The start and end of Judge Torruella's 35+-page dissent provides a much fuller primer on the Eighth Amendment and one judge's concerns about its application in this case:

The majority today affirms a sentence of 160 years and one month without the possibility of parole for Rivera-Ruperto. The transgression for which Rivera-Ruperto was punished in such an extreme manner was his participation as a security guard in several fake transactions, while the FBI duped Rivera-Ruperto into believing that the composite was actually illegal drugs. The FBI ensured that more than five kilograms of composite moved from one agent's hands to another at each transaction; the FBI also made sure that the rigged script included Rivera-Ruperto's possession of a pistol at each transaction. This combination -- more than five kilograms of composite, a pistol, and separate transactions -- triggered the mandatory consecutive minimums of 18 U.S.C. § 924(c), which make up 130 years of Rivera-Ruperto's sentence.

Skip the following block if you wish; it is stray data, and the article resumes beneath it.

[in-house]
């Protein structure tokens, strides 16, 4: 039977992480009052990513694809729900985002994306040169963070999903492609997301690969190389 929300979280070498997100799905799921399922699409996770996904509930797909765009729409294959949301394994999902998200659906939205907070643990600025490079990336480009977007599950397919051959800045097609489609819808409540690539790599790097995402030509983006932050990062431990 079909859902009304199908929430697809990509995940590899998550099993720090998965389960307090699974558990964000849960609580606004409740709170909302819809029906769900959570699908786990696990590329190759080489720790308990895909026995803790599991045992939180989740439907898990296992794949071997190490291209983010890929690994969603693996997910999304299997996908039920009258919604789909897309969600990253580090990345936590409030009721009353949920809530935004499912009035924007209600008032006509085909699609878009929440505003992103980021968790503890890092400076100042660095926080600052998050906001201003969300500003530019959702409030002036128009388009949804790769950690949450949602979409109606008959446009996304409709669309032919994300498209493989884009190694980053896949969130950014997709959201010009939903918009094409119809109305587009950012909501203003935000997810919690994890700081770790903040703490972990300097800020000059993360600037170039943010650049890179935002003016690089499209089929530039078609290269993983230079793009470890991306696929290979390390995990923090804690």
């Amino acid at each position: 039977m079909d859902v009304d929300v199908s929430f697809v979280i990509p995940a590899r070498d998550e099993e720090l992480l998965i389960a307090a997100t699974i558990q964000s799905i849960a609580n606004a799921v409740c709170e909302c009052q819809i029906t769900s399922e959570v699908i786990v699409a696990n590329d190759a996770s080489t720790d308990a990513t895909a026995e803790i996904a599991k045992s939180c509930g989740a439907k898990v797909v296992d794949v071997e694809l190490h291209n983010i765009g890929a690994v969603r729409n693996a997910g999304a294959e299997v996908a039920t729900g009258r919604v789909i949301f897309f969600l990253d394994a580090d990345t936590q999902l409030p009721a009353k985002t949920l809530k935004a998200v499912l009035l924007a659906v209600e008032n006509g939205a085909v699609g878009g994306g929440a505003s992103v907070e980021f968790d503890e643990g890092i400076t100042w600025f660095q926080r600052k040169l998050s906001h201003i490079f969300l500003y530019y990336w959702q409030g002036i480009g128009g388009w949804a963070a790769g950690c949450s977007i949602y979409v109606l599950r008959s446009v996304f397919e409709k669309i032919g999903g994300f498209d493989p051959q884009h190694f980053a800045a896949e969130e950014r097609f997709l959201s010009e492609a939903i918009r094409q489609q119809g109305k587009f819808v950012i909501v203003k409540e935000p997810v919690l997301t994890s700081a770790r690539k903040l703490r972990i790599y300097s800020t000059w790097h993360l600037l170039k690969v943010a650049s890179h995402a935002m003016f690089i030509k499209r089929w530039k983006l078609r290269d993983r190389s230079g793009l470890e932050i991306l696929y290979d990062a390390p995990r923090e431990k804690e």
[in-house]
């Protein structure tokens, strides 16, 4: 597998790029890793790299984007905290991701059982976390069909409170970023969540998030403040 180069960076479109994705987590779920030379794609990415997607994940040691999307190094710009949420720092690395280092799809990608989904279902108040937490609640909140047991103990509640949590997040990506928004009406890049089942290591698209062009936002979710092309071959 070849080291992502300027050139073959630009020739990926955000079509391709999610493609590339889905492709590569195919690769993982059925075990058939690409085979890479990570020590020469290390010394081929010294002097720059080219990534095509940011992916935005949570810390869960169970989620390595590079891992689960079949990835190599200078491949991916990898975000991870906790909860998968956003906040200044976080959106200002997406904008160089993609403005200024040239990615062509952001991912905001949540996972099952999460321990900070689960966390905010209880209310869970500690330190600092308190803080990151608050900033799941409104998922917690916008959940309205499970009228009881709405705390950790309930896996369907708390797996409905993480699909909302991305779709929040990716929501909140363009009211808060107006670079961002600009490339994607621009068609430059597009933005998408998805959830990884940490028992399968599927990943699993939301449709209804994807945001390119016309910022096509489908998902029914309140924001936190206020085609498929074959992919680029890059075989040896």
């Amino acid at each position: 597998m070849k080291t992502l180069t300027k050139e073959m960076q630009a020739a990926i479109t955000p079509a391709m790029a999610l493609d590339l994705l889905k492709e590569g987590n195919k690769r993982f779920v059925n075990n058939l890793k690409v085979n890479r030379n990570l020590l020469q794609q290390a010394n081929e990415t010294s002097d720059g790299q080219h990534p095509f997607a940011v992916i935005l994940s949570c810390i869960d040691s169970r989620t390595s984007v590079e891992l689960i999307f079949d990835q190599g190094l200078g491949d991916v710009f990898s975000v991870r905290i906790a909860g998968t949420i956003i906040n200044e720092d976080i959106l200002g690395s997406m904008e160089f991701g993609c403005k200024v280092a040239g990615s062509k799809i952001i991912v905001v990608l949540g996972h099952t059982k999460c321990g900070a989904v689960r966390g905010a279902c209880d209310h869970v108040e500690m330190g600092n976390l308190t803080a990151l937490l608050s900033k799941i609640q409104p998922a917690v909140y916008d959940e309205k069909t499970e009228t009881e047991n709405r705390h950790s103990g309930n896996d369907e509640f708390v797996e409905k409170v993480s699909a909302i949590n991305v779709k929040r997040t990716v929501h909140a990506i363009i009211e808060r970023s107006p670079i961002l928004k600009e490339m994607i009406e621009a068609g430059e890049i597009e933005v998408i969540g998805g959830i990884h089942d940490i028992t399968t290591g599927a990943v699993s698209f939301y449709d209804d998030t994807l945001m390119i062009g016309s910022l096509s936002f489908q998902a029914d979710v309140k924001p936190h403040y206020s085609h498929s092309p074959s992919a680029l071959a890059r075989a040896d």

In a real drug transaction, all participants would be guilty of a crime. And, in general, the greater their knowledge of the crime would be, the harsher the law would punish them. In the fictitious transaction we are faced with today, however, only the duped participants, who had no knowledge of what truly transpired, are punished. The other participants are not only excused, but indeed rewarded for a job well done.

If Rivera-Ruperto had instead knowingly committed several real rapes, second-degree murders, and/or kidnappings, he would have received a much lower sentence; even if Rivera-Ruperto had taken a much more active role in, and brought a gun to, two much larger real drug deals, he would still have received a much lower sentence. For these and many other crimes Rivera-Ruperto would have received sentences that would see him released from prison during the natural term of his life. For the fictitious transgressions concocted by the authorities, however, Rivera- Ruperto will spend his entire life behind bars -- a sentence given to first-degree murderers, 18 U.S.C. § 1111, or those who cause death by wrecking a train carrying high-level nuclear waste. 18 U.S.C. § 1992.